Since the first national party convention in the United States in September 1831, party conventions have played a key role in American politics. In this episode, we explore the role of these gatherings in determining presidential nominees as well as setting agendas through the party platform and examine a few notable conventions in detail. Sources used for this episode can be found at http://presidencies.blubrry.com.
Featured Image: “Eleanor Roosevelt addresses Democratic National Convention, Chicago, Illinois. July 18, 1940,” courtesy of Wikipedia
With increasing uncertainty in the global situation and continued instability in the domestic economy, candidates lined up on both the Democratic and Republican sides to succeed Franklin Roosevelt at the end of his second term. However, 1940 found the President considering what was previously unthinkable: running for a third term of office. In this special episode, we explore this unprecedented election conducted under the looming threat of being drawn into a war waging abroad. Sources used for this episode can be found at http://presidencies.blubrry.com.
Featured Image: “Wendell Willkie, President of the Commonwealth & Southern Corporation appearing before House Military Affairs Subcommittee” by Harris & Ewing [17 May 1939], courtesy of Wikipedia
In this episode, I talk with Jared Cohen, author of Accidental Presidents: Eight Men Who Changed America, about the presidents who came to the office due to the untimely demise of their predecessor and how their becoming president altered the course of US history. In this wide-ranging discussion, we assess some of the successes and failures of these presidents as well as the history of how constitutional questions related to succession were answered and what questions still remain. Images used in this episode can be found at http://presidencies.blubrry.com.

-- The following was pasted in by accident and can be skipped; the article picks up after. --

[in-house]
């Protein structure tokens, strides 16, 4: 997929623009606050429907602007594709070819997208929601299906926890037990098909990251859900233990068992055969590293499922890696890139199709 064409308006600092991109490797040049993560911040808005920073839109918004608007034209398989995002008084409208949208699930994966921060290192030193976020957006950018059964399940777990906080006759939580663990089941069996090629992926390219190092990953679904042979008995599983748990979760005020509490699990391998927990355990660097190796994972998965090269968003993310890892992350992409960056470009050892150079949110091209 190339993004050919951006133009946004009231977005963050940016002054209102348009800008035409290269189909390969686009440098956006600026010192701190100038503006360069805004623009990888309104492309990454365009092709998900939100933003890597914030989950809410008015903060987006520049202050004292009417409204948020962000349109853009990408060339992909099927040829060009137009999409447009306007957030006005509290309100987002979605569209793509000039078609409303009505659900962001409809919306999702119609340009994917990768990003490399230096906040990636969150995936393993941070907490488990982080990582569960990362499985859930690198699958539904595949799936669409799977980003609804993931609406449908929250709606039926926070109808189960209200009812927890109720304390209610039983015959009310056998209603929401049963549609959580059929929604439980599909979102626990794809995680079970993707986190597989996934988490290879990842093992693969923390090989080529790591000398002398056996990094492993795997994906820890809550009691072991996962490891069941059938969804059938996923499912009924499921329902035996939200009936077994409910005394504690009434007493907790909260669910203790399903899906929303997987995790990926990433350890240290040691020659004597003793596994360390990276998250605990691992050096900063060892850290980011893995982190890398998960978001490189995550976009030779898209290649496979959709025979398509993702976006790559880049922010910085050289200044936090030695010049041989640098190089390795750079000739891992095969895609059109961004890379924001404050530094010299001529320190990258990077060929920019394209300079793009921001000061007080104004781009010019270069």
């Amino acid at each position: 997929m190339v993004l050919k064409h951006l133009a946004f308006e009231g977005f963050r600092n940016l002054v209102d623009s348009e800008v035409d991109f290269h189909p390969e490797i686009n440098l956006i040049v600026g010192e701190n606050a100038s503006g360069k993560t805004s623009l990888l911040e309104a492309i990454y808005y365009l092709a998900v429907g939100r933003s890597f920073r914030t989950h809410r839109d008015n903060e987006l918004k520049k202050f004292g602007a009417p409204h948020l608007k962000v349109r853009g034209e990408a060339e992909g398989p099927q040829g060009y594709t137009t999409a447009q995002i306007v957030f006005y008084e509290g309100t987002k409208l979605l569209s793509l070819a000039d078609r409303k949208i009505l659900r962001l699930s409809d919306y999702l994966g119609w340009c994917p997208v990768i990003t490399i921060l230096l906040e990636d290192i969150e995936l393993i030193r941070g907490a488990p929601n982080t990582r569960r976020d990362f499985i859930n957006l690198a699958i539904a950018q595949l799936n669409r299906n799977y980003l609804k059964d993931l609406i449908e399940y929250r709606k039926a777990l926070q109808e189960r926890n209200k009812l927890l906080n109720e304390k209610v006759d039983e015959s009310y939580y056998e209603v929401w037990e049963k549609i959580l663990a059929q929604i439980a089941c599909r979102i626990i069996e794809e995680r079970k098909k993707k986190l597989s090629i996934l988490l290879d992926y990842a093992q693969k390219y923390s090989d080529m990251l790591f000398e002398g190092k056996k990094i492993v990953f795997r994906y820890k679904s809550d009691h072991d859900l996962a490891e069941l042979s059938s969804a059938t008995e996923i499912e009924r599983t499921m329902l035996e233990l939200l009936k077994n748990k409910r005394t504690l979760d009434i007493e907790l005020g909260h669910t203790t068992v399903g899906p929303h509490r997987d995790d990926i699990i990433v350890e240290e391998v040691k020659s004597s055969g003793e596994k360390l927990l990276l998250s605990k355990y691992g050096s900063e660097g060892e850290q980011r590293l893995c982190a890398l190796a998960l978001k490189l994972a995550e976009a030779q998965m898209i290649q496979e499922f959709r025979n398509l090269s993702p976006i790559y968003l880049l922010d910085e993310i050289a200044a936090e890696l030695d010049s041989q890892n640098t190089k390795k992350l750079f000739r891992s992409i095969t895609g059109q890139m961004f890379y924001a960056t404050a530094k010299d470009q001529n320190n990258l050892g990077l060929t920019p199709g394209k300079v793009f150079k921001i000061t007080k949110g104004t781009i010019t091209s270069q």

To mark the occasion of the 45th president’s first speech to a joint session of Congress, I present to you this special episode on how presidents have communicated with other politicians and government officials as well as with the general public and how this has changed both with the advent of new technologies and with the varying personalities of the chief executives. From George Washington’s public levees and national tours to Abraham Lincoln’s effective use of the telegraph, from Theodore Roosevelt’s bully pulpit to the Johnson treatment, and from the installation of the White House telephone to the current president’s use of Twitter, this episode covers a great deal of ground. Sources used for this episode can be found at http://presidencies.blubrry.com.